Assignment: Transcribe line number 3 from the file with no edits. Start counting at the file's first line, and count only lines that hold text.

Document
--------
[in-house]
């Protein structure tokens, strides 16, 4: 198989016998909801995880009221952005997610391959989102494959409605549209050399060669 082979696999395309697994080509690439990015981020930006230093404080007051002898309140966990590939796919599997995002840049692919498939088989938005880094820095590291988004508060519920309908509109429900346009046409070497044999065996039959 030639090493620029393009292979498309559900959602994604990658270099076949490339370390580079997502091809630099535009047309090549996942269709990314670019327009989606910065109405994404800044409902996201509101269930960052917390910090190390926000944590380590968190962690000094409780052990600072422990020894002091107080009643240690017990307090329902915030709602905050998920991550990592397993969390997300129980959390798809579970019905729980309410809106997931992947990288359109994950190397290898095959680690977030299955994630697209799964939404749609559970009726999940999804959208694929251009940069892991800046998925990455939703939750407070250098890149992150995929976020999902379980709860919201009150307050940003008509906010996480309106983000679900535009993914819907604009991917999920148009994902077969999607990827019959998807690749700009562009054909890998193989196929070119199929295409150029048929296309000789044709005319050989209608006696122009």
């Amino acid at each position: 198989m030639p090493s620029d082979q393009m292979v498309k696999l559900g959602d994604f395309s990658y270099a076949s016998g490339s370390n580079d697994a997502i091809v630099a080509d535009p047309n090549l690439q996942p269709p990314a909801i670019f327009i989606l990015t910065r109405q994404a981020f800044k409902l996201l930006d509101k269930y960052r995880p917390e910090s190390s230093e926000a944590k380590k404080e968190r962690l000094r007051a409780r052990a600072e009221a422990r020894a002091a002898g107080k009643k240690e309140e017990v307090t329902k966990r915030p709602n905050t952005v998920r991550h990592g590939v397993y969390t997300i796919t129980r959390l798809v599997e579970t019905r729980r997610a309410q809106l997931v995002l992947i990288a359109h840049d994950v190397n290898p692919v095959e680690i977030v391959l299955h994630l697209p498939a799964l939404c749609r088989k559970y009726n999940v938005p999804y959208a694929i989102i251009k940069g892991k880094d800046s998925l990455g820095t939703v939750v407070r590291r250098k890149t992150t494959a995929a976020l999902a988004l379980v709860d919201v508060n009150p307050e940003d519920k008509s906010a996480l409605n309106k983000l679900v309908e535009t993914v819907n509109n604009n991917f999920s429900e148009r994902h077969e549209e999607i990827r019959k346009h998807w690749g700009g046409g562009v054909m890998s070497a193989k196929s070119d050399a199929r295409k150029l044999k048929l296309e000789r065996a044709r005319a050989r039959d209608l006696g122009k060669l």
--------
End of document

């Amino acid at each position: 198989m030639p090493s620029d082979q393009m292979v498309k696999l559900g959602d994604f395309s990658y270099a076949s016998g490339s370390n580079d697994a997502i091809v630099a080509d535009p047309n090549l690439q996942p269709p990314a909801i670019f327009i989606l990015t910065r109405q994404a981020f800044k409902l996201l930006d509101k269930y960052r995880p917390e910090s190390s230093e926000a944590k380590k404080e968190r962690l000094r007051a409780r052990a600072e009221a422990r020894a002091a002898g107080k009643k240690e309140e017990v307090t329902k966990r915030p709602n905050t952005v998920r991550h990592g590939v397993y969390t997300i796919t129980r959390l798809v599997e579970t019905r729980r997610a309410q809106l997931v995002l992947i990288a359109h840049d994950v190397n290898p692919v095959e680690i977030v391959l299955h994630l697209p498939a799964l939404c749609r088989k559970y009726n999940v938005p999804y959208a694929i989102i251009k940069g892991k880094d800046s998925l990455g820095t939703v939750v407070r590291r250098k890149t992150t494959a995929a976020l999902a988004l379980v709860d919201v508060n009150p307050e940003d519920k008509s906010a996480l409605n309106k983000l679900v309908e535009t993914v819907n509109n604009n991917f999920s429900e148009r994902h077969e549209e999607i990827r019959k346009h998807w690749g700009g046409g562009v054909m890998s070497a193989k196929s070119d050399a199929r295409k150029l044999k048929l296309e000789r065996a044709r005319a050989r039959d209608l006696g122009k060669l």